Russell relies heavily on the business relationship with a dealer and their support when it comes to buying a machine. He credits good relationships with Scott Panter at Papé Machinery in Tangent and Phil Maddux at Triad Machinery in Coburg with helping to keep the company’s equipment running. You never get back downtime, noted Russell.

His most recent investment in equipment was a John Deere 959M track feller buncher equipped with a Quadco 27C hot saw that was purchased from Papé Machinery, which represents John Deere. The 959M is powered by a John Deere PowerTech™ Plus engine that generates 330 hp. It has nearly 84,000 pounds of tractive force and can lift 17,570 pounds at maximum reach. The feller buncher has cab leveling, and a slope monitoring system is optional.

Russell added the machine to increase production. He cited the machine’s operator comfort, hydraulic oil flow, and lifting power. “Jon Walker, (buncher operator) our newest team member, helped in making this decision,” he said. “He is used to running these machines and is very good at it. And we all agree that Pape’s service is top-notch.”

ShaneCo Timber

Jon Walker operates a John Deere 959 track feller buncher with Quadco 27C hot saw for ShaneCo Timber. The company added the machine to increase production.

ShaneCo Timber also is equipped with a John Deere 959M buncher with a Quadco 27B head for felling. It has a John Deere 803MH track harvester matched with a Waratah 622C and a Link-Belt 3740 with a Waratah 623C for processing logs. Loading is handled by a pair of Link-Belt 3740 log loaders with Pierce grapples. Yarding operations are conducted with a Madill 071 Tower, a Hitachi ZX350 excavator set up as a yoder, and Acme 23H and 10H carriages. In addition, a pair of John Deere 650K dozers are equipped with John Deere 4000S winches. The company also has a Cat 420F backhoe.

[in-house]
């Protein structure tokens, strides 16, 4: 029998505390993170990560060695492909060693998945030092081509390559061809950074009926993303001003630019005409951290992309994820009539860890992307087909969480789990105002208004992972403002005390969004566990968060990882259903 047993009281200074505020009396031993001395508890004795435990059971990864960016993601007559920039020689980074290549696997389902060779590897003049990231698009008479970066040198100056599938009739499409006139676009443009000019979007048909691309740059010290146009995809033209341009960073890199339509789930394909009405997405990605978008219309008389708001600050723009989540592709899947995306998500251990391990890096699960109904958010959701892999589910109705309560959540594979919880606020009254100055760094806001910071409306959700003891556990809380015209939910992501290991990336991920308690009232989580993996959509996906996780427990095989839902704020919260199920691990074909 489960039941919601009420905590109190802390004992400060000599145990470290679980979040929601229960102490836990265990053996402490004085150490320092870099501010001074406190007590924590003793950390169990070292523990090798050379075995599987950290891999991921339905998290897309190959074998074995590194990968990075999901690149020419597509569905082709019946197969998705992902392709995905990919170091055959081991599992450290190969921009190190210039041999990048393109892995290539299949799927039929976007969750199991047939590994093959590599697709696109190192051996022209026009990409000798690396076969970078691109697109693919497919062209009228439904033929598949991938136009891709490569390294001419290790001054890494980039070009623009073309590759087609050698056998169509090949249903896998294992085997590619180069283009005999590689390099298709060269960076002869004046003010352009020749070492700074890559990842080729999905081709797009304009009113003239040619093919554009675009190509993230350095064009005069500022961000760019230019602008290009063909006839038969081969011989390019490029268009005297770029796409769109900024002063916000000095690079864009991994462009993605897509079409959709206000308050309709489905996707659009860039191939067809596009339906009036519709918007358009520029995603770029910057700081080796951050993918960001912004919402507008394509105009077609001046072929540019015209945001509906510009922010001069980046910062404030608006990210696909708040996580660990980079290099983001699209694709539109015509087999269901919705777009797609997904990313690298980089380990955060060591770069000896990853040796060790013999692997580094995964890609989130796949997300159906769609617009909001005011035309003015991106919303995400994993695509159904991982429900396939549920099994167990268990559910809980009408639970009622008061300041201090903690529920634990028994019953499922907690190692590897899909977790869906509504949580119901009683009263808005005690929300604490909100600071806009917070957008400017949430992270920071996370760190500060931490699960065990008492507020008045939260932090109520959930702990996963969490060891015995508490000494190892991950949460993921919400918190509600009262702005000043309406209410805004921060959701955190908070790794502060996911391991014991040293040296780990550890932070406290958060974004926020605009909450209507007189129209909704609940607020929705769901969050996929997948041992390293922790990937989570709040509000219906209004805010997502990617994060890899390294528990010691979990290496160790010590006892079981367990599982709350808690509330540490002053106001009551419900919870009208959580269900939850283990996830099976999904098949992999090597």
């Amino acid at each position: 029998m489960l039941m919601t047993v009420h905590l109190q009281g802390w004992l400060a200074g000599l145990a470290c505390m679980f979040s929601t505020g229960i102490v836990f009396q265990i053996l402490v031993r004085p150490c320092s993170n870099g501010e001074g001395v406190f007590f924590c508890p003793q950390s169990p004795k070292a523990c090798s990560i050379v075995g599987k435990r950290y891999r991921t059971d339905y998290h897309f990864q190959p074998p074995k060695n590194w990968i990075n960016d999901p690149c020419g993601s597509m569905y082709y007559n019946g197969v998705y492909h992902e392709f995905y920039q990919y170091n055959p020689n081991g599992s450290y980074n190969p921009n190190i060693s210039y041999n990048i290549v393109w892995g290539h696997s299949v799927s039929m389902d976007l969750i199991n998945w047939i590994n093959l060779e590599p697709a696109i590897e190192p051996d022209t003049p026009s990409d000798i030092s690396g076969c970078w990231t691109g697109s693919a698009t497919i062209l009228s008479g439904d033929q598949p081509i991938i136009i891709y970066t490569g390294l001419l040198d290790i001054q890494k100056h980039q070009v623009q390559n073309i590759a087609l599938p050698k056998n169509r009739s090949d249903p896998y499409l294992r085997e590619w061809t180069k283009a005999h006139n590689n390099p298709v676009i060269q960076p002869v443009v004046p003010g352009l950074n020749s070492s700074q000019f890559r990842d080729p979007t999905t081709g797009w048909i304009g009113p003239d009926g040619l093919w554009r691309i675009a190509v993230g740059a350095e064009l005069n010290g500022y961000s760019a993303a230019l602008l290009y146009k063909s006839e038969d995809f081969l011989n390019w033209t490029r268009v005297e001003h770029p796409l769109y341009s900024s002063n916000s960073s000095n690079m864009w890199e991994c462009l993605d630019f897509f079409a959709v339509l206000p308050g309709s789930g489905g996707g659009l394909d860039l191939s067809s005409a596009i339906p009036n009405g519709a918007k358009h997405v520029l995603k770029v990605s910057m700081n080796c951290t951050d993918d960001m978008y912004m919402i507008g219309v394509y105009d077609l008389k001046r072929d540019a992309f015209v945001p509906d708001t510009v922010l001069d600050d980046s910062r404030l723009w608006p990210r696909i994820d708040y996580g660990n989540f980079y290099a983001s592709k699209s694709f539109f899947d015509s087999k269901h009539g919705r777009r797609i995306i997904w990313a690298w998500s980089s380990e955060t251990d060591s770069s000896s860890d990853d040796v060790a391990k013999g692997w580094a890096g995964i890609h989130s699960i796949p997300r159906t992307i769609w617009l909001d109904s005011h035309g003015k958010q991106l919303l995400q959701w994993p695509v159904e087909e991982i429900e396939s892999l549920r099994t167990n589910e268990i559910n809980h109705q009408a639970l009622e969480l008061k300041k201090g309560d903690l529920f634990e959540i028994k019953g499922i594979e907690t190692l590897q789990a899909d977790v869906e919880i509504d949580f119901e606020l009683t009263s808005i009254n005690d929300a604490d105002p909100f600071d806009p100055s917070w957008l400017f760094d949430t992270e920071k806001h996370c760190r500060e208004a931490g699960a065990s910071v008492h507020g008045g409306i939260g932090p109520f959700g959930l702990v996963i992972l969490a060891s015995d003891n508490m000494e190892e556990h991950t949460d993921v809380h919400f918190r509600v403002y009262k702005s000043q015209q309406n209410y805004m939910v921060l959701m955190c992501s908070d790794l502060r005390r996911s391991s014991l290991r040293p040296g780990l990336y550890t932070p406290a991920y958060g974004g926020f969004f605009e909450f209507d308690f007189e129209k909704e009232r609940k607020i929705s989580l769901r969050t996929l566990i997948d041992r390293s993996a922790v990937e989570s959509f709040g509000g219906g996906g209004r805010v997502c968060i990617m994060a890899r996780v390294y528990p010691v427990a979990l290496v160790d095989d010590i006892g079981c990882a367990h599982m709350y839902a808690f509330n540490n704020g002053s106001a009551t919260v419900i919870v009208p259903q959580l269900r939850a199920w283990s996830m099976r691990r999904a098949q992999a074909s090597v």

Russell delivers a lot of wood to the Interfor sawmill in Philomath and the Western Cascade Industries sawmill in Toledo. Other customers include Murphy Veneer (Sweet Home), Hull-Oakes Lumber Co. (Monroe), Hampton Lumber (Willamina), Swanson Brothers Lumber (Noti), Zip-O-Log Mills (Eugene), and Sierra Pacific Industries (Eugene). All those hauls are within 100 miles of Nashville.